Range Attire and Range Safety

McHenry Article

This unfortunate event occurred a couple of days ago at a range that I frequent (although I wasn’t there when this happened). This negligent discharge was easily preventable. Anyone who shoots for any period of time will have caught a piece of hot brass in his or her clothes. If not, just give it time. However, there are two things this woman could have done differently. The first (and most obvious) would have been to put the gun down immediately. Even if you’re in pain because of hot brass, you need to remove the gun from the equation, flat out dropping it, if necessary. There are a select few handguns I can think of that are not drop safe, but the majority of modern firearms are. Without knowing what kind of firearm she was using, I do know that the particular range where this happened is configured (as are many indoor ranges) with a table at waist height. If she had dropped the gun on that table, due to the height it is at, it is unlikely it would have bounced all over the place which could have cause the gun to point in an unsafe direction. I definitely recommend that anyone going to a range (indoor, outdoor, public or private) have a plan as to how to quickly get your gun out of your hands, should you need to for any reason. Before you start your range session, assess the area you are occupying and identify the safest places and methods to get your hands off the gun (whether that is dropping it or carefully reholstering). Regardless of what is happening around you, the gun in your hand needs to be your primary focus. If you cannot devote your attention to the gun, even if you are suddenly sidetracked, your safety habits need to be developed to such a level that the gun is automatically removed from the situation.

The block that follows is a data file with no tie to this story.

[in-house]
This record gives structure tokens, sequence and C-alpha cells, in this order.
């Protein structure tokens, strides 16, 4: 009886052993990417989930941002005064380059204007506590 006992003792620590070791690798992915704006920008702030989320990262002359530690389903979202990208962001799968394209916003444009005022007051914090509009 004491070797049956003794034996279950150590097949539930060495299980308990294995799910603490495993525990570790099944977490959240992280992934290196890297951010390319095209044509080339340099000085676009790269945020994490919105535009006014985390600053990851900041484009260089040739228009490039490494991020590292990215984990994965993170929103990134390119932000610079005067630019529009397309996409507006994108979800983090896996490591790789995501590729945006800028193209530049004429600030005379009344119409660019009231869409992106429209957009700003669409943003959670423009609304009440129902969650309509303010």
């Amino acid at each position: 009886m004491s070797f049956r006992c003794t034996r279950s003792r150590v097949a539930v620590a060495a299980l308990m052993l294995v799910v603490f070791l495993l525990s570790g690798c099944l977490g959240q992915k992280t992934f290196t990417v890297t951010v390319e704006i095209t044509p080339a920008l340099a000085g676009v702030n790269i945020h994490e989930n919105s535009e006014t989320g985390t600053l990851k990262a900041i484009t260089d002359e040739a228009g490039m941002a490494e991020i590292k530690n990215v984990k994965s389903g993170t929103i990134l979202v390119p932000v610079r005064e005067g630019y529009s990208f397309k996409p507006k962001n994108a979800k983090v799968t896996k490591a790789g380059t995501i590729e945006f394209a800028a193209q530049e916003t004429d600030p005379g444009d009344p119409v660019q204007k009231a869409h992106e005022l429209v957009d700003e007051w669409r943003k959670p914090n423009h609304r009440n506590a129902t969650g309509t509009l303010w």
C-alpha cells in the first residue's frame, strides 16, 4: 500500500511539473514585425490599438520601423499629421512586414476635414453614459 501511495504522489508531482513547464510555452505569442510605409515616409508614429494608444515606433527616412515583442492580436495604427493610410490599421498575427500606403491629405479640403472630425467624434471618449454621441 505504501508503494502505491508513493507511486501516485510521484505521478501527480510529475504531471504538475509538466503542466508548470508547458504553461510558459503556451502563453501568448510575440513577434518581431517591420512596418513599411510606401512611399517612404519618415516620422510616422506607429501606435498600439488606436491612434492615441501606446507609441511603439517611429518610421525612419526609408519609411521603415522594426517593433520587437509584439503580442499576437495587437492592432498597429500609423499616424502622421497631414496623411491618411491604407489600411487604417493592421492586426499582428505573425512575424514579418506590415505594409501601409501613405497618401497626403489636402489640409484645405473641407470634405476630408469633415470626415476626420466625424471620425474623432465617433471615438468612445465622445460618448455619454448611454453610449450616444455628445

One other thing the woman had control over was her attire. Having worked at a gun range for a few years, I have seen all manner of outfits on ladies (and some really questionable ones on men, too). When going to the range, I recommend wearing a t-shirt (not a V-neck) or some other shirt with a high neckline. I do not recommend collared shirts and definitely not tank tops. Collared shirts and V-neck shirts can catch hot brass and tank tops do not cover enough skin (not to mention, on ladies, they can allow hot brass to be caught in the shirt right by the girls!). I also recommend wearing a ball cap or some other hat with a brim to help keep brass from deflecting on your surroundings and hitting you in the face. One other thing to consider, especially at outdoor ranges is coats. If you are wearing a coat, then you need to pay special attention when re-holstering so that you have fully cleared the garment from the mouth of the holster. That way the garment won’t get hung up and possibly press the trigger as the firearm is seated in the holster. Had this woman worn proper attire and had some plan to get rid of the gun quickly, shooting herself may have been avoided.

 

For more important lessons on the severity of negligent discharges, check out Claude Werner’s blogs about Negative Outcomes. He has a great series of articles on the topic. Always remember, safety can never be compromised. Develop your safety habits and awareness until they are second nature.

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